Calculating Password Entropy

  • The formula to determine password entropy is E = Log₂(R^L). The breakdown of each variable is as follows:
  • E refers to your password's bits of entropy
  • R refers to the number of possible characters in your password
    • 26 lowercase letters
    • 26 uppercase letters
    • 10 digits (0-9)
  • 32 special characters on standard "qwerty" keyboards
  • L refers to the number of characters (length) in your password

To get the number of possible combinations of your password, the formula is 2^E.

Unfortunately, this formula uses an upper-level mathematical term that most adults have either forgotten or never learned to begin with. The good news is that a straightforward and easy-to-use password entropy calculator is available online.

In 2023, the top six most commonly used passwords and the corresponding bits of entropy are:

  1. 123456 – 20 bits
  2. password – 38 bits
  3. 123456789 - 30 bits
  4. 12345 – 17 bits
  5. 12345678 – 27 bits
  6. qwerty – 28 bits

These are clearly weak passwords, but most people have used them more than once. Few people choose these types of passwords for their main accounts, but at times they just want to speed through the account creation process.

Even without a brute force code, these passwords are easy to guess. However, part of what makes them so vulnerable is that they only use one of the four-character types. Let's see how their bits of entropy change just by introducing a new character type without even changing their length.

Old Password

New Password

Bits of Entropy Increase

123456

12345b

+11

password

Password

+8

123456789

O2345678

+17

12345

123T5

+9

12345678

123456Y8

+14

qwerty

Qwerty

+6

Remember that every bit increase doubles the number of possible combinations from the previous result. While these new passwords still aren't up to snuff, this should show the power that just a slight variation will have on your online security.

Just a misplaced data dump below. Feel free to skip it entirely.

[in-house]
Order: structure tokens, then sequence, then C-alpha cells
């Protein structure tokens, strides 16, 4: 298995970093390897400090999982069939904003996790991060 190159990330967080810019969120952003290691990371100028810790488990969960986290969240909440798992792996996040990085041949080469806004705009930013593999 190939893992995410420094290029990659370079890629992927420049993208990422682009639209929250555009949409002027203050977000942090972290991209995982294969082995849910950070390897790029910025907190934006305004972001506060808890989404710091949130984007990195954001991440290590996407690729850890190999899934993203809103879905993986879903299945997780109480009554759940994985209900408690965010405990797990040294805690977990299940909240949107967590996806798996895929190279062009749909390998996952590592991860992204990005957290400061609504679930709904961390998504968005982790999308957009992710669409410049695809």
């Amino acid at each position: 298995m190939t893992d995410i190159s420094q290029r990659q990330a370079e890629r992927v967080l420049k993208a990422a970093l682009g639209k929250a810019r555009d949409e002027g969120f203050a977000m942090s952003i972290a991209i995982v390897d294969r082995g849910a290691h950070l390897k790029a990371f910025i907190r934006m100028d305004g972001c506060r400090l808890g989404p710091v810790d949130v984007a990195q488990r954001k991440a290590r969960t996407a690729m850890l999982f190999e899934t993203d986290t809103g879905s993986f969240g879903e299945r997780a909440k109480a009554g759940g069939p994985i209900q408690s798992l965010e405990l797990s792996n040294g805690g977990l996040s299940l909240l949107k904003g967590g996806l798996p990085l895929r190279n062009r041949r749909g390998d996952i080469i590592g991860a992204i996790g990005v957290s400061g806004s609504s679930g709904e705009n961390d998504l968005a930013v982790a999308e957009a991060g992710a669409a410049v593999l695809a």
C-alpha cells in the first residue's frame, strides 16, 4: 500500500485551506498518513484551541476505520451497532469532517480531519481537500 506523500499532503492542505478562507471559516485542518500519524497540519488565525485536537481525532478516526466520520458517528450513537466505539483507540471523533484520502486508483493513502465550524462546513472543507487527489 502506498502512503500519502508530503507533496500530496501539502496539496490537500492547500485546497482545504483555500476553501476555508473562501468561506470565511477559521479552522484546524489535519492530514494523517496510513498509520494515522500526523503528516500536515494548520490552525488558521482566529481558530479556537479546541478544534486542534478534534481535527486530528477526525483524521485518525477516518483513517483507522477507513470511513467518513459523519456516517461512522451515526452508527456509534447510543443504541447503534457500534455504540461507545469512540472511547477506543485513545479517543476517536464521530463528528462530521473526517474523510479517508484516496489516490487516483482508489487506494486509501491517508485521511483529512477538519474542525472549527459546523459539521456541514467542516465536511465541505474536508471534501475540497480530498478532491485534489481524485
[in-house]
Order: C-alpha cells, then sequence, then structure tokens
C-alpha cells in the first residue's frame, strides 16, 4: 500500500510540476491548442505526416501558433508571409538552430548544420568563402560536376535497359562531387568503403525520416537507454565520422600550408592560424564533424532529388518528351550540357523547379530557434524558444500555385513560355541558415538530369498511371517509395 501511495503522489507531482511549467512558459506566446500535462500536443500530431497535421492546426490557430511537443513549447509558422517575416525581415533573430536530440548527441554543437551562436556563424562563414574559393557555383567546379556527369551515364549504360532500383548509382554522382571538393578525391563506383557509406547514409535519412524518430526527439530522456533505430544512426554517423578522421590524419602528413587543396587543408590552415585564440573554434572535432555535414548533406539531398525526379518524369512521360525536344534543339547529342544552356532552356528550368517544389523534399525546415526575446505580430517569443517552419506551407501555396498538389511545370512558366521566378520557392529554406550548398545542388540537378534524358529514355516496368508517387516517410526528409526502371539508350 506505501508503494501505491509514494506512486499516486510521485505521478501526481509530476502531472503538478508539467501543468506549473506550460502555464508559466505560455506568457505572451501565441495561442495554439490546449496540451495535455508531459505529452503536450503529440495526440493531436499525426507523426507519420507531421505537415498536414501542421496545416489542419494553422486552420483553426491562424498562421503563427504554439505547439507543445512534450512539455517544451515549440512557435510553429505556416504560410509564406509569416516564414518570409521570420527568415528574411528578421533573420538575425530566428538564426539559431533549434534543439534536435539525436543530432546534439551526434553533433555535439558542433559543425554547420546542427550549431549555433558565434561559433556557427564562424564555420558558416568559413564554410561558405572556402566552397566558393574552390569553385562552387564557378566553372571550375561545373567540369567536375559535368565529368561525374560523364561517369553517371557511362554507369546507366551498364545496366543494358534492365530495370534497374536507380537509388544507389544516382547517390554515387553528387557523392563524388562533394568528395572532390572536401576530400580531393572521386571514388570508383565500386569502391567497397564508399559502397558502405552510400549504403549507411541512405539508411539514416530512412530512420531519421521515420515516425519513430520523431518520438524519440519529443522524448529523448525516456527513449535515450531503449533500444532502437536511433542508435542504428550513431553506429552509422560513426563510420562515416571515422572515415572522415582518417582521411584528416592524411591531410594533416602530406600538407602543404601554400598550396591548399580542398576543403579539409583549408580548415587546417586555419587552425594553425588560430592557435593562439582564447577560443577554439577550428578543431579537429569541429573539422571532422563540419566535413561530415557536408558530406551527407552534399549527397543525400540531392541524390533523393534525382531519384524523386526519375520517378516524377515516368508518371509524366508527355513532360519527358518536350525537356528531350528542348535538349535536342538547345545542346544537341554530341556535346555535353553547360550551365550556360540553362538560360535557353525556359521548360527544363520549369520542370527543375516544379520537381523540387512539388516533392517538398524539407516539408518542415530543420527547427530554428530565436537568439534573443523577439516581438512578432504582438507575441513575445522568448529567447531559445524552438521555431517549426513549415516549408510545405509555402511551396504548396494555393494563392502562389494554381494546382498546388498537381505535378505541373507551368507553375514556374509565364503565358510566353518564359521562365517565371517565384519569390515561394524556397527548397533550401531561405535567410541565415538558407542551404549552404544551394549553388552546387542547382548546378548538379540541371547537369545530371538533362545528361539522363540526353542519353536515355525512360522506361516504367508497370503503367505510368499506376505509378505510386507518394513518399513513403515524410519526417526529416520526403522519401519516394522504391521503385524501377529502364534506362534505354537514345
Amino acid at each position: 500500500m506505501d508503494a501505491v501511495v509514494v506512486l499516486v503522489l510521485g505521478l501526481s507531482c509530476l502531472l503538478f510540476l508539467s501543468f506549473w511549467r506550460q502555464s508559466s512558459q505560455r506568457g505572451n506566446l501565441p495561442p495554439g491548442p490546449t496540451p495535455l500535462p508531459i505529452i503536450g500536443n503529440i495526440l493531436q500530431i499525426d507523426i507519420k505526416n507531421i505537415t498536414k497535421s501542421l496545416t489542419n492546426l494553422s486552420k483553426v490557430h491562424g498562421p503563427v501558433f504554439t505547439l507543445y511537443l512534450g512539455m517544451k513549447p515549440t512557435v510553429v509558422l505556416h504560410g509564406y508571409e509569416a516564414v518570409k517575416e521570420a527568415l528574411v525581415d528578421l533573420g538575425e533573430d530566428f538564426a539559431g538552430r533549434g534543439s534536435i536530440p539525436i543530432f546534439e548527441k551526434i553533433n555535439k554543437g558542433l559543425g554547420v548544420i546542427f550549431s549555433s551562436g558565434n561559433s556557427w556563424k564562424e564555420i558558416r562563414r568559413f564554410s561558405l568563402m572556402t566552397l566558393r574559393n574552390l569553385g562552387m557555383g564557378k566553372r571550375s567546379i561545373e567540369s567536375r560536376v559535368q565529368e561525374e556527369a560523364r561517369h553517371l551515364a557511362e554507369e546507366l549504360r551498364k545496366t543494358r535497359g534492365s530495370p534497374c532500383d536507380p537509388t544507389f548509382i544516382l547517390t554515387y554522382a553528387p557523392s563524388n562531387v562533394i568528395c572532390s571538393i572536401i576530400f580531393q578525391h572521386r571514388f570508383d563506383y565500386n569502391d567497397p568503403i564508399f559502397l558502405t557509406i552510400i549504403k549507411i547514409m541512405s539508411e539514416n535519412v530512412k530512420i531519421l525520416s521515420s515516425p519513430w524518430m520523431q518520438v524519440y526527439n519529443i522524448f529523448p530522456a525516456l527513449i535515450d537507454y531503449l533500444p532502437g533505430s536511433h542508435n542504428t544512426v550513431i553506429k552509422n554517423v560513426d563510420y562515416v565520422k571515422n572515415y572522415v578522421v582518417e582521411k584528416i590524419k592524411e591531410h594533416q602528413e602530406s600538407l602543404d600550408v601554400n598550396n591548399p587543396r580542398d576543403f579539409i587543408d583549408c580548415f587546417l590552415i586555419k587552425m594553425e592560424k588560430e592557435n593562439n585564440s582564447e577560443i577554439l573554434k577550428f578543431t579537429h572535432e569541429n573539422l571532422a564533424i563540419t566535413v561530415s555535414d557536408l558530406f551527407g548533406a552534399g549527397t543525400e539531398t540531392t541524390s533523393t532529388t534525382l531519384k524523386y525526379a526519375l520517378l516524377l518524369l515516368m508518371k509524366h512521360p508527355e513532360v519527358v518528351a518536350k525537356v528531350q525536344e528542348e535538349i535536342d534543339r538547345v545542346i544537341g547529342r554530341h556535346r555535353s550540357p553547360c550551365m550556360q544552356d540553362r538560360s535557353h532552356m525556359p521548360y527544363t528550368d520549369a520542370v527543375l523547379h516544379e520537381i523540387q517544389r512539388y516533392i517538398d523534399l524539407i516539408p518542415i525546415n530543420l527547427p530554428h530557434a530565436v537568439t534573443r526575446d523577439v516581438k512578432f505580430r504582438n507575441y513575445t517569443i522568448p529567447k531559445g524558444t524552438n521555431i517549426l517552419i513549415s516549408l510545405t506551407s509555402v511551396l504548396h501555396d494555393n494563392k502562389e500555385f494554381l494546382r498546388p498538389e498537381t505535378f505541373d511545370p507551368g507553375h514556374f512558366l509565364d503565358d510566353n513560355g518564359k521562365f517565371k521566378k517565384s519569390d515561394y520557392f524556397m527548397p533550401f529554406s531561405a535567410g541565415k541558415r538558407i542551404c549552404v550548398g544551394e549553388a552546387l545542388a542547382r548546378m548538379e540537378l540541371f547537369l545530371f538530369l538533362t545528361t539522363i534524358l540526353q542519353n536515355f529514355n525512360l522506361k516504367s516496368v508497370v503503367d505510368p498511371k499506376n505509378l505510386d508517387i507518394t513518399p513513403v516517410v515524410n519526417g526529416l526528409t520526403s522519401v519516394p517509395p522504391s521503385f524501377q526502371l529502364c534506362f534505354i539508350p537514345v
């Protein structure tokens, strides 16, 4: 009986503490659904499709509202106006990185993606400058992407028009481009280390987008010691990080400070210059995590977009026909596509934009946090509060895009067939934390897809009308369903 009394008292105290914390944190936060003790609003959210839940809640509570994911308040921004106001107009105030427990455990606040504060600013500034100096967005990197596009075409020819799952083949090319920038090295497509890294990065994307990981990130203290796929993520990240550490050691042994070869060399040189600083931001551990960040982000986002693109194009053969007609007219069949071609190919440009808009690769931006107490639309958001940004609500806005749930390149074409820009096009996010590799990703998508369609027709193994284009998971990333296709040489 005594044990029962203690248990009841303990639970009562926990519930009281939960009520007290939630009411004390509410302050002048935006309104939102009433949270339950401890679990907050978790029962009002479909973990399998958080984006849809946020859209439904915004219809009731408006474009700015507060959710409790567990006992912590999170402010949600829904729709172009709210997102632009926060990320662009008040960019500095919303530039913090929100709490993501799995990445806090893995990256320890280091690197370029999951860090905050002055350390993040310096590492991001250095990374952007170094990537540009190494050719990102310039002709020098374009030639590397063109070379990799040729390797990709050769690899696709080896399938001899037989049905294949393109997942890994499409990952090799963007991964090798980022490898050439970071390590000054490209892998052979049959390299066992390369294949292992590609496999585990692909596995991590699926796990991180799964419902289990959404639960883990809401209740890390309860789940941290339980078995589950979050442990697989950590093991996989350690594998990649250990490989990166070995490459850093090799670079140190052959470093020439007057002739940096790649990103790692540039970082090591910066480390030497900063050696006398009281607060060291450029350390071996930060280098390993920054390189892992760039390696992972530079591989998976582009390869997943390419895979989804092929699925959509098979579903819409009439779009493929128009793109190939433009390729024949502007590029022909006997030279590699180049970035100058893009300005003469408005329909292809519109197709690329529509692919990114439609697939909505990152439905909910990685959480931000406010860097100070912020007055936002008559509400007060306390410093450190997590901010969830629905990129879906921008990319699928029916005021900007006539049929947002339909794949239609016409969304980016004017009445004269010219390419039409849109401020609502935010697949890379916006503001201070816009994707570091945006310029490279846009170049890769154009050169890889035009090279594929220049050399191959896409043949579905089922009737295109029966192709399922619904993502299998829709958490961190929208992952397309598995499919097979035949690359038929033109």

The Limitation of Password Entropy Measurements

Now that you've seen the power of a single character type let's discuss the weaknesses of password entropy.

Password entropy's fundamental weakness is that it doesn't consider the attacker's psychology. Or rather, it doesn't consider the many tricks a seasoned attacker might use. Hackers can find the "World's Most Common Passwords" just like I did. It took about three seconds.

They can change their brute force code to guess all of the passwords on this list immediately, and also try variations of the passwords on the list. For example:

  • password – 28 bits
  • p@ssword – 35 bits
  • passw0rd – 31 bits

It's a widespread habit for users to substitute one of the letters in a word with a similar-looking symbol or number. The same is true vice versa.

Password entropy's weakness is that it can fool people into believing that "p@ssword" is exponentially more secure than "password" because of how the calculation works. In reality, one will likely be attempted right after the other.

The lesson here is not to take shortcuts. Don't read this article and believe it's enough to make a tiny change to your passwords and have it be enough.

Create Long, Strong Passwords for Increased Safety

Strong Passwords for Increased Safety

The short answer to password entropy is to make your password more than eight characters long and contain uppercase, lowercase, numbers, and special characters. That's all it takes to make yourself nearly impervious to brute-force attacks.

However, studies show that over 60 percent of Americans don't follow all or any of these rules for understandable reasons. Complex passwords are accordingly challenging to remember, and users have gotten used to account creation processes that take a minute at most.

We don't expect people to remember 20-character-long passwords or even take the time to make them personally. Password managers are excellent ways to expedite the process and even have your login credentials filled in for you when logging in.

If you don't want to download a dedicated password manager, strong password generators are also online. Whatever the case, we hope this article helped you understand the importance of a strong password when safeguarding your personal data.